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Re: SSL/TLS everywhere fail

From: Stephen Farrell <stephen.farrell@cs.tcd.ie>
Date: Mon, 7 Dec 2015 00:07:55 +0000
To: Adrien de Croy <adrien@qbik.com>, Poul-Henning Kamp <phk@phk.freebsd.dk>
Cc: Jacob Appelbaum <jacob@appelbaum.net>, Mark Nottingham <mnot@mnot.net>, Cory Benfield <cory@lukasa.co.uk>, Mike Belshe <mike@belshe.com>, Amos Jeffries <squid3@treenet.co.nz>, httpbis mailing list <ietf-http-wg@w3.org>
Message-ID: <5664CDDB.4070108@cs.tcd.ie>


On 06/12/15 23:50, Adrien de Croy wrote:
> 
> "Consensus"
> 
> It seems odd to me that "consensus" can be reached on things without
> even the knowledge of others.  I don't recall seeing anything about
> BCP188 on this list, so the "consensus" I would have to assume is a
> limited one, which hardly seems worth the claim.

Please look at the ~1000 messages in the ietf@ietf.org archive on
the topic of that draft. Please consider the (video or whatever
form of reporting you prefer of the) technical plenary at IETF-88
with about 1000 people in the room who also expressed that same
consensus. (Albeit less precisely, which was the point of getting
the RFC done.)

httpbis is one of about 100+ IETF WGs. I fully understand that for
many folks it is entirely reasonable that this one WG is the limit of
their involvement in the IETF. But this isn't anywhere near the
entire IETF. Anyone who wants to is of course welcome to engage more
broadly but claims that there is a problem if something wasn't
discussed on one of the many many wg or non-wg lists aren't really
convincing.

> 
> And you wrote it yourself last year.

I am a co-author yes. Or editor really.

Claims that BCP188 hasn't been exposed to significant and broadly
based scrutiny from many IETF participants are... wrong. ("Wrong"
wasn't the first word I typed:-)

S.

PS: I didn't check back but I think I recall mnot sending a link here
at one point asking folks to pay attention.



> 
> So that particular reference seems a bit self-serving.
> 
> And as far as I'm concerned, we don't really achieve true consensus on
> much.  Witness more recently the DNSOP .onion spec which requires
> building a time-machine to comply with.   The IETF is bigger than DNSOP
> or HTTPBis, so to claim "xx represents the consensus of the IETF
> community" is dubious at best.
> 
> And it is a u-turn on previous long-standing IETF "consensus" which is
> that we should not take a partisan stance.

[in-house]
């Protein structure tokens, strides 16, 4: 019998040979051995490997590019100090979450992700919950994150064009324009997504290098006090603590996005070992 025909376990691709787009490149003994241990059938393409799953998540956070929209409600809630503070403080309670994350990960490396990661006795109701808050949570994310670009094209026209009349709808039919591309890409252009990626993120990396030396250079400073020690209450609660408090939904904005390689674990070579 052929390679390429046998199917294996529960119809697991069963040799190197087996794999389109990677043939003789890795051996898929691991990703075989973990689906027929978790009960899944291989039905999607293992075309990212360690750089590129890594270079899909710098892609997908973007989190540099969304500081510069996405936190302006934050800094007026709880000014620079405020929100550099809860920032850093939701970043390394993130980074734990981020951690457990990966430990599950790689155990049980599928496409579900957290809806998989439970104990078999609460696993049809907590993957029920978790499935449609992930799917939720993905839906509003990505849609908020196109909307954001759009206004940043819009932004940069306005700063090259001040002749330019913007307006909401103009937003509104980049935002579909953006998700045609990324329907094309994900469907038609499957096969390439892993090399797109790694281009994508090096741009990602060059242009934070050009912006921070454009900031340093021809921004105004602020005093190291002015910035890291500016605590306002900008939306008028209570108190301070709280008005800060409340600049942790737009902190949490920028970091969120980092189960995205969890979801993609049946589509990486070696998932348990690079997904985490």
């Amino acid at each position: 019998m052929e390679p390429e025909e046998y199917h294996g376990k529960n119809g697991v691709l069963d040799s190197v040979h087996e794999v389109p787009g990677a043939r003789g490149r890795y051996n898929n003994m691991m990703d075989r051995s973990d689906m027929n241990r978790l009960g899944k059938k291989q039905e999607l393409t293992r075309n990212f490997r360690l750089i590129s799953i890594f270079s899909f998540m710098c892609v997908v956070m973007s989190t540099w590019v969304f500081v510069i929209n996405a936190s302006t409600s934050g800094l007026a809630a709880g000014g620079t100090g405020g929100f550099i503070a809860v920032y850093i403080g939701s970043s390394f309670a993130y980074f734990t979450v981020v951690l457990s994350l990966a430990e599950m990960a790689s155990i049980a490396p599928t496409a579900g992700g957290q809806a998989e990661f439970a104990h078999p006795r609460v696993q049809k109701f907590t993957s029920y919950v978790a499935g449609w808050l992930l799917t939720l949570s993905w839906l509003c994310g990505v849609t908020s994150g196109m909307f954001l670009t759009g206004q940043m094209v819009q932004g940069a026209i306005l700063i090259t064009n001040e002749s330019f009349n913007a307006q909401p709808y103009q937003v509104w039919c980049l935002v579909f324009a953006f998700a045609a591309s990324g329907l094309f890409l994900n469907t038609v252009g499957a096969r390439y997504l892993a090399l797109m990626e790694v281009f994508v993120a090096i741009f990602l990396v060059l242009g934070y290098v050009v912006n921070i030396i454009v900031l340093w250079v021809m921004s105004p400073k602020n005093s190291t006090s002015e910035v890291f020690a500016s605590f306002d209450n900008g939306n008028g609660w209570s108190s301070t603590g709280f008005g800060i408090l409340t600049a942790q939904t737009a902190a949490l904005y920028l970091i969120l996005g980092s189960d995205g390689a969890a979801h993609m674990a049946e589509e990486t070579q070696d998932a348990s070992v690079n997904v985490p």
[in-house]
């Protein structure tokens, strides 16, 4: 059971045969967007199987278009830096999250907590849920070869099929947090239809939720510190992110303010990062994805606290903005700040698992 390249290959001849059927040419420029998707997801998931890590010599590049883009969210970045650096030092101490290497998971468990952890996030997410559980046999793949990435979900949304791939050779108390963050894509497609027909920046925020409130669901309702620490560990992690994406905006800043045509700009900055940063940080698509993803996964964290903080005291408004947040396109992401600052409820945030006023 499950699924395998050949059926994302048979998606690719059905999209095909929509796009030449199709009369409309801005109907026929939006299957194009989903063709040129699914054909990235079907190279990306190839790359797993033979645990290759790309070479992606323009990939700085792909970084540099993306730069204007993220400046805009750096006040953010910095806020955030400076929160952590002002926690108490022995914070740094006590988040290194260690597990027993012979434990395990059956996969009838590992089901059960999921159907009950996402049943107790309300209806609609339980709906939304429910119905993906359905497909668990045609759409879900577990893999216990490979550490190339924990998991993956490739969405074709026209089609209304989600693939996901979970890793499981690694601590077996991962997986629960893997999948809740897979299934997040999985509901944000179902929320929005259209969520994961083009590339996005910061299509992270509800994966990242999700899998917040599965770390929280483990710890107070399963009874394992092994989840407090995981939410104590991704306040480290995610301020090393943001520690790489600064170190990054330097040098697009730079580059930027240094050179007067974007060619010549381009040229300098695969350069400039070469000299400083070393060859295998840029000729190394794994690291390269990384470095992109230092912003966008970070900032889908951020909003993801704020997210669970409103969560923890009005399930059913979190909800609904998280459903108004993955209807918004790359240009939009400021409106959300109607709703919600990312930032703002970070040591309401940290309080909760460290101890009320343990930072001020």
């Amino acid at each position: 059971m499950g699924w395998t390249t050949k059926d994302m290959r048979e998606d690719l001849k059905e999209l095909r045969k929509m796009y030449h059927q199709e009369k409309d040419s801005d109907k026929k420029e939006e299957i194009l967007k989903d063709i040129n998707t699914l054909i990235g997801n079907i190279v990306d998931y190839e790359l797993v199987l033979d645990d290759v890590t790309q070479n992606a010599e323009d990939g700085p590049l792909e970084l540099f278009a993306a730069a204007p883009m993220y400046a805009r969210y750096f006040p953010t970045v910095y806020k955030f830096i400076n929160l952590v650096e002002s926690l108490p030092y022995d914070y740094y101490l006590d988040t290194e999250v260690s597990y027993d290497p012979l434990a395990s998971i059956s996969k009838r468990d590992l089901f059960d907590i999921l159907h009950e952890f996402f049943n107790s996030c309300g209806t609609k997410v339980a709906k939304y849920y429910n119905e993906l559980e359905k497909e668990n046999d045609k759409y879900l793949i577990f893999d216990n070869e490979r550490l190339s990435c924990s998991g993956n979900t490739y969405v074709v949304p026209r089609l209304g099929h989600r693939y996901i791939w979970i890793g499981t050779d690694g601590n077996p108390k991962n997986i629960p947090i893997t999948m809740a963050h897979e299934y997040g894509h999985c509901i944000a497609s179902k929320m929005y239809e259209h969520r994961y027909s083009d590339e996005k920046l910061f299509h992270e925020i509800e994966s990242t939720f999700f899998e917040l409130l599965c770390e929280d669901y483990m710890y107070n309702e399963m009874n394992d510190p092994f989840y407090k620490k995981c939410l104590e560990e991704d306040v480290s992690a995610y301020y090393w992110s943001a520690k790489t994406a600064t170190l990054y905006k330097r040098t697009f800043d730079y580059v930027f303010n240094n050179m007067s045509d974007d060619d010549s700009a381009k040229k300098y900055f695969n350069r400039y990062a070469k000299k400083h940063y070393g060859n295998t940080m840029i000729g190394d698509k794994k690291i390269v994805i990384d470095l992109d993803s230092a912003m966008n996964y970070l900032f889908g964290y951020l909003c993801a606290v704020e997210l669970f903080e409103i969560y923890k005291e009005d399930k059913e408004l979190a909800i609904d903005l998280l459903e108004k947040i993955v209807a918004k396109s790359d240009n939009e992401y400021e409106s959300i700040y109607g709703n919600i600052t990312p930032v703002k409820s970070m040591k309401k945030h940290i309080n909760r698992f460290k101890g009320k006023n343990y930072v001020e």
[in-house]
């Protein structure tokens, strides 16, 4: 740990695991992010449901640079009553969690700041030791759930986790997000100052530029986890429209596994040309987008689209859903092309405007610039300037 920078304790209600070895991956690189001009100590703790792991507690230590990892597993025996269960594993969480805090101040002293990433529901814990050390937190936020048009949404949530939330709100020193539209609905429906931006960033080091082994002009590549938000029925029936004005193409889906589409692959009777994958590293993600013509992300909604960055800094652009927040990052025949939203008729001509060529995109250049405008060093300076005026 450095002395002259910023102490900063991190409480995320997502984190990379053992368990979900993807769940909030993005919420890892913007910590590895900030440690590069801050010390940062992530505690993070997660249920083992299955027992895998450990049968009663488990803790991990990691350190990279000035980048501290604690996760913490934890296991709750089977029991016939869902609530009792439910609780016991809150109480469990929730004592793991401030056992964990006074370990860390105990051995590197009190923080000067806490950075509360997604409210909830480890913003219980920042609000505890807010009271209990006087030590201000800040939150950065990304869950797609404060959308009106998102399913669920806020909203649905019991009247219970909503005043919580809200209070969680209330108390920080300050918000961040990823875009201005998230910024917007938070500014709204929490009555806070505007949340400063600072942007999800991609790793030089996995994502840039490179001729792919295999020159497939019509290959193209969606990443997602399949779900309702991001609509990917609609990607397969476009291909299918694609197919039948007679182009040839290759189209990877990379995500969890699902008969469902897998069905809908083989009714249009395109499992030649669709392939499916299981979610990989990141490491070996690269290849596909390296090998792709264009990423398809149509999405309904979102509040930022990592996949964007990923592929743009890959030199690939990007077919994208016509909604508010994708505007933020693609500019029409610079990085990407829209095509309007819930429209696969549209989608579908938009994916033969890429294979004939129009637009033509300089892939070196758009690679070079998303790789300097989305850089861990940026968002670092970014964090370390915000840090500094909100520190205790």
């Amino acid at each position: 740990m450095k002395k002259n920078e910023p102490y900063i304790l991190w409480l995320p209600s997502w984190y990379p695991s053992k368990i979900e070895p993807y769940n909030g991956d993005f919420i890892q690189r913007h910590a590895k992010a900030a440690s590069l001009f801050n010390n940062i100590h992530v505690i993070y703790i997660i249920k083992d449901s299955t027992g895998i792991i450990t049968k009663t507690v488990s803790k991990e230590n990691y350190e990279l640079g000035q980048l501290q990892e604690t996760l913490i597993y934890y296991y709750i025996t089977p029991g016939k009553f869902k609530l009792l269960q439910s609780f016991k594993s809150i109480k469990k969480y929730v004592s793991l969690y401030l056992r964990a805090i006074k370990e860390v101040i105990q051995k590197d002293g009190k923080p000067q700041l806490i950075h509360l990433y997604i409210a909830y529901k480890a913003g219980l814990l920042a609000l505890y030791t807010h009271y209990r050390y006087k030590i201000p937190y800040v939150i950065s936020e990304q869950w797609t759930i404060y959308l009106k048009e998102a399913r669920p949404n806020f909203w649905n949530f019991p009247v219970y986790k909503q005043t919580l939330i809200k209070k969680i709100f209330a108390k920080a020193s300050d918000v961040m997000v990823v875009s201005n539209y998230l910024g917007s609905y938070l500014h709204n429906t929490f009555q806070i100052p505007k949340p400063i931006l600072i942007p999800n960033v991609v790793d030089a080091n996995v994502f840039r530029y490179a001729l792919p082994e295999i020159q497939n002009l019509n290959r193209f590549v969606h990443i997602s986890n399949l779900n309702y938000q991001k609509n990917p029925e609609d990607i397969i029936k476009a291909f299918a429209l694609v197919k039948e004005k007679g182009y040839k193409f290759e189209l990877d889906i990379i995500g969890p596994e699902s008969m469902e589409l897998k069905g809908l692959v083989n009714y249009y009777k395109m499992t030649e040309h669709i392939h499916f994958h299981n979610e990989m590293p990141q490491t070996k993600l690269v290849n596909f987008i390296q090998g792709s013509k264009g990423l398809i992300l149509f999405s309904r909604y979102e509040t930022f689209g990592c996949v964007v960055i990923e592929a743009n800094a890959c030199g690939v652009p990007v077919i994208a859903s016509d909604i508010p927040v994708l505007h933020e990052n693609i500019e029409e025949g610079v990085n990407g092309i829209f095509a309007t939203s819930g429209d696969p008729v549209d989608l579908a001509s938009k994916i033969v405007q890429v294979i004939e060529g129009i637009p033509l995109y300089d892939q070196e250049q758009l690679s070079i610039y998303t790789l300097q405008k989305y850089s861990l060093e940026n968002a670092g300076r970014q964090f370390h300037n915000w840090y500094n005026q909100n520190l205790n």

> 
> Problem with taking a partisan stance is that when those with the actual
> power of states (e.g. legislature, judiciary, police etc) decide what we
> are doing is illegal, we create problems for our customers.  History is
> full of governments just doing what they want, look how Blackberry was
> blocked in India.  Do we really have the moral right to put users of
> products using our designed protocols at odds with the laws of their
> country "for their own good"?  Seems a bit irresponsible and callous to me.
> 
> The neutral stance I could live with, but we should not be taking a
> partisan stance, nor trying to state that the IETF thinks monitoring is
> "an attack" which is a highly loaded and pejorative term although I note
> that you attempt to address this in section 1, I don't think that
> message will make it across.
> 
> There seems to be a bit of a reality disconnect when denying any
> potential legitimacy to rights which are currently exercised by almost
> every state.  I wonder what the US state dept and many other government
> agencies around the world would think of BCP188 or what this WG is doing
> here.
> 
> 
> 
> ------ Original Message ------
> From: "Stephen Farrell" <stephen.farrell@cs.tcd.ie>
> To: "Poul-Henning Kamp" <phk@phk.freebsd.dk>
> Cc: "Jacob Appelbaum" <jacob@appelbaum.net>; "Mark Nottingham"
> <mnot@mnot.net>; "Cory Benfield" <cory@lukasa.co.uk>; "Adrien de Croy"
> <adrien@qbik.com>; "Mike Belshe" <mike@belshe.com>; "Amos Jeffries"
> <squid3@treenet.co.nz>; "httpbis mailing list" <ietf-http-wg@w3.org>
> Sent: 7/12/2015 6:35:45 a.m.
> Subject: Re: SSL/TLS everywhere fail
> 
>>
>> On 06/12/15 16:58, Poul-Henning Kamp wrote:
>>>  Consequently the Danvers Doctrine is an unconditional declaration
>>>  of war, against any kind of legal communication intercept, and
>>>  therefore it will never be able to collect the signature of a
>>>  single minister of justice, nor get endorsed by any legislature.
>>
>> Such risible rhetoric is frankly puzzling. I've no idea why
>> you think that kind of near-gibberish is useful to this wg.
>> (By gibberish I specifically mean your odd concept of having
>> some selection of the world's ministers for justice or
>> legislatures endorse an RFC.)
>>
>> If, as seems to be the case, you have problems with the IETF
>> consensus on how to deal with security and privacy then you
>> should write an I-D and see if that garners consensus. I guess
>> you do know that this is not the right mailing list for that,
>> ietf@ietf.org would be the place to start, not here.
>>
>> S.
> 
> 
> 
Received on Monday, 7 December 2015 00:08:33 UTC

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